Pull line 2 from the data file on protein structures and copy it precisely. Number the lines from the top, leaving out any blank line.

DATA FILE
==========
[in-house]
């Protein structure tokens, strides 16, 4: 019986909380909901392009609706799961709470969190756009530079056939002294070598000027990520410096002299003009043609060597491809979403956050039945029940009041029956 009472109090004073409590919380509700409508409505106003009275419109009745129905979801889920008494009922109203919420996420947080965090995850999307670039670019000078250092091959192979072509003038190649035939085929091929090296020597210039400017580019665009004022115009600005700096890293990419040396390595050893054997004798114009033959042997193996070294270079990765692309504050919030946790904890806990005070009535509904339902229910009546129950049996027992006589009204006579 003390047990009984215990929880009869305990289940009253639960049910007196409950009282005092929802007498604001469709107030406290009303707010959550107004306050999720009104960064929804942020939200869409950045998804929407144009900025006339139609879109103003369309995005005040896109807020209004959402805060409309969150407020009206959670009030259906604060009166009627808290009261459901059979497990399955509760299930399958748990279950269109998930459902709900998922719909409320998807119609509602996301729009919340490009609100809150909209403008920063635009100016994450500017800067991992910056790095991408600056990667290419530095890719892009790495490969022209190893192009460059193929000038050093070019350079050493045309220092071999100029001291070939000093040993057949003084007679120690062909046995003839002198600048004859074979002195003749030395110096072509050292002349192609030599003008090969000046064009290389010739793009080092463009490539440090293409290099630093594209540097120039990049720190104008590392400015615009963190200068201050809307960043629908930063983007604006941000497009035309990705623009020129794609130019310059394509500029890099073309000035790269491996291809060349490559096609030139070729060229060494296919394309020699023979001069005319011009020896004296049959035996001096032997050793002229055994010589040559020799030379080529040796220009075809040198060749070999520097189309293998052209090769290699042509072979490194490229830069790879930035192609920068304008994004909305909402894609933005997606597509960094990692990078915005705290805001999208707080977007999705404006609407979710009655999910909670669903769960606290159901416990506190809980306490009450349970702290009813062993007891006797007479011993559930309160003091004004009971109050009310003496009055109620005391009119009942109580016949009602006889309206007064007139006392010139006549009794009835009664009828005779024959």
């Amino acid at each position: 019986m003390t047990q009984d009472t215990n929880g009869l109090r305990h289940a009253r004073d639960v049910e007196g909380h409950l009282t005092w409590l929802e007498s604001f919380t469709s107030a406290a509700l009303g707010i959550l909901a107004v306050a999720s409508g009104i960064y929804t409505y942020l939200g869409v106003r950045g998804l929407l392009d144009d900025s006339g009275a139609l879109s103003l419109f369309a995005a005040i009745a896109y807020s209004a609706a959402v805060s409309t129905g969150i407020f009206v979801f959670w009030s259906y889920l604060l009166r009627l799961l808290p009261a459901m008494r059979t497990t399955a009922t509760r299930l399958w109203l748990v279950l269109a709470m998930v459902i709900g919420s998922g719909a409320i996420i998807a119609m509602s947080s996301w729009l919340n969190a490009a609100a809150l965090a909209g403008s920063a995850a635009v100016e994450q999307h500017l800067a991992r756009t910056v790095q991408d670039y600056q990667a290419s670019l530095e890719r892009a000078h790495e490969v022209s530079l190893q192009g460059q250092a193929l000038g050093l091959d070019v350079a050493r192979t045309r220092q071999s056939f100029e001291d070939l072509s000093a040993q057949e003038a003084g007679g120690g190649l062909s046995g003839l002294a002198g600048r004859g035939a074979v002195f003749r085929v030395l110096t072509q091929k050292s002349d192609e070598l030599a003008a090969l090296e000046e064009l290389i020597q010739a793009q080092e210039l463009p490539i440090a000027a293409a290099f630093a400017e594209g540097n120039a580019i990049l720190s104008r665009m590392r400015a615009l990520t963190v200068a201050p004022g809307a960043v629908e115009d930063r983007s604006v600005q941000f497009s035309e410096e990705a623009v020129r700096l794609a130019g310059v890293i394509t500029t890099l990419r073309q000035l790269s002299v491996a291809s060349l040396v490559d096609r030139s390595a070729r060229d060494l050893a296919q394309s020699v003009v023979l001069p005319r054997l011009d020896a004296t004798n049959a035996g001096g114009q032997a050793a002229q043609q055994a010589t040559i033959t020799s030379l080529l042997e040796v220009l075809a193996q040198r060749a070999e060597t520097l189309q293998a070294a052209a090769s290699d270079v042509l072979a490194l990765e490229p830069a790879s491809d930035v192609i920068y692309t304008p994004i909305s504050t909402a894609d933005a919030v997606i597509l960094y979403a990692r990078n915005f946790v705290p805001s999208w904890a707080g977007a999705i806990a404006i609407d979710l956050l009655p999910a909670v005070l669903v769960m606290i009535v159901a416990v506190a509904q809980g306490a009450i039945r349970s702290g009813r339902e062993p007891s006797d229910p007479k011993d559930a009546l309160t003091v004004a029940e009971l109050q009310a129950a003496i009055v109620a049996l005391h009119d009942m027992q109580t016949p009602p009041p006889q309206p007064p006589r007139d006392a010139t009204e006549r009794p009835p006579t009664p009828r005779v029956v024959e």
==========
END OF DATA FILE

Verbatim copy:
């Protein structure tokens, strides 16, 4: 019986909380909901392009609706799961709470969190756009530079056939002294070598000027990520410096002299003009043609060597491809979403956050039945029940009041029956 009472109090004073409590919380509700409508409505106003009275419109009745129905979801889920008494009922109203919420996420947080965090995850999307670039670019000078250092091959192979072509003038190649035939085929091929090296020597210039400017580019665009004022115009600005700096890293990419040396390595050893054997004798114009033959042997193996070294270079990765692309504050919030946790904890806990005070009535509904339902229910009546129950049996027992006589009204006579 003390047990009984215990929880009869305990289940009253639960049910007196409950009282005092929802007498604001469709107030406290009303707010959550107004306050999720009104960064929804942020939200869409950045998804929407144009900025006339139609879109103003369309995005005040896109807020209004959402805060409309969150407020009206959670009030259906604060009166009627808290009261459901059979497990399955509760299930399958748990279950269109998930459902709900998922719909409320998807119609509602996301729009919340490009609100809150909209403008920063635009100016994450500017800067991992910056790095991408600056990667290419530095890719892009790495490969022209190893192009460059193929000038050093070019350079050493045309220092071999100029001291070939000093040993057949003084007679120690062909046995003839002198600048004859074979002195003749030395110096072509050292002349192609030599003008090969000046064009290389010739793009080092463009490539440090293409290099630093594209540097120039990049720190104008590392400015615009963190200068201050809307960043629908930063983007604006941000497009035309990705623009020129794609130019310059394509500029890099073309000035790269491996291809060349490559096609030139070729060229060494296919394309020699023979001069005319011009020896004296049959035996001096032997050793002229055994010589040559020799030379080529040796220009075809040198060749070999520097189309293998052209090769290699042509072979490194490229830069790879930035192609920068304008994004909305909402894609933005997606597509960094990692990078915005705290805001999208707080977007999705404006609407979710009655999910909670669903769960606290159901416990506190809980306490009450349970702290009813062993007891006797007479011993559930309160003091004004009971109050009310003496009055109620005391009119009942109580016949009602006889309206007064007139006392010139006549009794009835009664009828005779024959």